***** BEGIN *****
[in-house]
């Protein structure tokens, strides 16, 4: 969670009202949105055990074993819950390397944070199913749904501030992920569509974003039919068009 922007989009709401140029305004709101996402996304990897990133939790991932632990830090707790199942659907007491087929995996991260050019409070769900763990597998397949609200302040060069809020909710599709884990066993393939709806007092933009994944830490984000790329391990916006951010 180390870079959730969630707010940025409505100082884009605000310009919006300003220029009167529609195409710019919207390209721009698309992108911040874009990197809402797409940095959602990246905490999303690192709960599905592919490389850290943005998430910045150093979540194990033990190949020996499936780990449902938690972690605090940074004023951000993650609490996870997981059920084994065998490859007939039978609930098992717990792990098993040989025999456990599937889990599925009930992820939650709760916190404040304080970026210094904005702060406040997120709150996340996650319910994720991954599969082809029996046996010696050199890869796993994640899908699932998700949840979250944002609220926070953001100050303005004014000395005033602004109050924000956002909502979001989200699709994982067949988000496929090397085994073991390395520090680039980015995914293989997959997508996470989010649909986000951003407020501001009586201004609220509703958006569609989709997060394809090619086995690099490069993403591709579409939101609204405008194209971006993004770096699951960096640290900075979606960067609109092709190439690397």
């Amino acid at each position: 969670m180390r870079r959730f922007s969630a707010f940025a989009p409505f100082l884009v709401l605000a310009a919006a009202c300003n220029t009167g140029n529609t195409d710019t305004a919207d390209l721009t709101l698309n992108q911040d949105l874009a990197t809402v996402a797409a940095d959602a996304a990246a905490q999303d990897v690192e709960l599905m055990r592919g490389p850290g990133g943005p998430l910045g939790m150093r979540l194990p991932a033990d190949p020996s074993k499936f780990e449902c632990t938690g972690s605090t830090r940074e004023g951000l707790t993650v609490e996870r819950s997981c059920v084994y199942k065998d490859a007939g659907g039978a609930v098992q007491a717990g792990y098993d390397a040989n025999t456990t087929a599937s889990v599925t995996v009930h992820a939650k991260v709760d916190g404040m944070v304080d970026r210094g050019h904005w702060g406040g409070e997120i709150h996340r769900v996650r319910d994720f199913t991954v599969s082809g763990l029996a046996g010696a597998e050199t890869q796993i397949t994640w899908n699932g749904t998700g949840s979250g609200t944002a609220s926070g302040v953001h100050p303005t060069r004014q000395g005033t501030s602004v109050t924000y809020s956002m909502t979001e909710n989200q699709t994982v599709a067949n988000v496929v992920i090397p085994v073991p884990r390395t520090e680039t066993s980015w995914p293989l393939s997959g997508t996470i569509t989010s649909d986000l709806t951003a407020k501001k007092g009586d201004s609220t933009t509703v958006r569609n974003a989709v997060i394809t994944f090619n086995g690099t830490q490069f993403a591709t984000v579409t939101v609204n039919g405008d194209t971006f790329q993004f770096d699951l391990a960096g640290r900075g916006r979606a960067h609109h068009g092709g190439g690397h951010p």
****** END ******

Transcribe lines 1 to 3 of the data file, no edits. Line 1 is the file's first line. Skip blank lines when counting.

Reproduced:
[in-house]
């Protein structure tokens, strides 16, 4: 969670009202949105055990074993819950390397944070199913749904501030992920569509974003039919068009 922007989009709401140029305004709101996402996304990897990133939790991932632990830090707790199942659907007491087929995996991260050019409070769900763990597998397949609200302040060069809020909710599709884990066993393939709806007092933009994944830490984000790329391990916006951010 180390870079959730969630707010940025409505100082884009605000310009919006300003220029009167529609195409710019919207390209721009698309992108911040874009990197809402797409940095959602990246905490999303690192709960599905592919490389850290943005998430910045150093979540194990033990190949020996499936780990449902938690972690605090940074004023951000993650609490996870997981059920084994065998490859007939039978609930098992717990792990098993040989025999456990599937889990599925009930992820939650709760916190404040304080970026210094904005702060406040997120709150996340996650319910994720991954599969082809029996046996010696050199890869796993994640899908699932998700949840979250944002609220926070953001100050303005004014000395005033602004109050924000956002909502979001989200699709994982067949988000496929090397085994073991390395520090680039980015995914293989997959997508996470989010649909986000951003407020501001009586201004609220509703958006569609989709997060394809090619086995690099490069993403591709579409939101609204405008194209971006993004770096699951960096640290900075979606960067609109092709190439690397």
């Amino acid at each position: 969670m180390r870079r959730f922007s969630a707010f940025a989009p409505f100082l884009v709401l605000a310009a919006a009202c300003n220029t009167g140029n529609t195409d710019t305004a919207d390209l721009t709101l698309n992108q911040d949105l874009a990197t809402v996402a797409a940095d959602a996304a990246a905490q999303d990897v690192e709960l599905m055990r592919g490389p850290g990133g943005p998430l910045g939790m150093r979540l194990p991932a033990d190949p020996s074993k499936f780990e449902c632990t938690g972690s605090t830090r940074e004023g951000l707790t993650v609490e996870r819950s997981c059920v084994y199942k065998d490859a007939g659907g039978a609930v098992q007491a717990g792990y098993d390397a040989n025999t456990t087929a599937s889990v599925t995996v009930h992820a939650k991260v709760d916190g404040m944070v304080d970026r210094g050019h904005w702060g406040g409070e997120i709150h996340r769900v996650r319910d994720f199913t991954v599969s082809g763990l029996a046996g010696a597998e050199t890869q796993i397949t994640w899908n699932g749904t998700g949840s979250g609200t944002a609220s926070g302040v953001h100050p303005t060069r004014q000395g005033t501030s602004v109050t924000y809020s956002m909502t979001e909710n989200q699709t994982v599709a067949n988000v496929v992920i090397p085994v073991p884990r390395t520090e680039t066993s980015w995914p293989l393939s997959g997508t996470i569509t989010s649909d986000l709806t951003a407020k501001k007092g009586d201004s609220t933009t509703v958006r569609n974003a989709v997060i394809t994944f090619n086995g690099t830490q490069f993403a591709t984000v579409t939101v609204n039919g405008d194209t971006f790329q993004f770096d699951l391990a960096g640290r900075g916006r979606a960067h609109h068009g092709g190439g690397h951010p």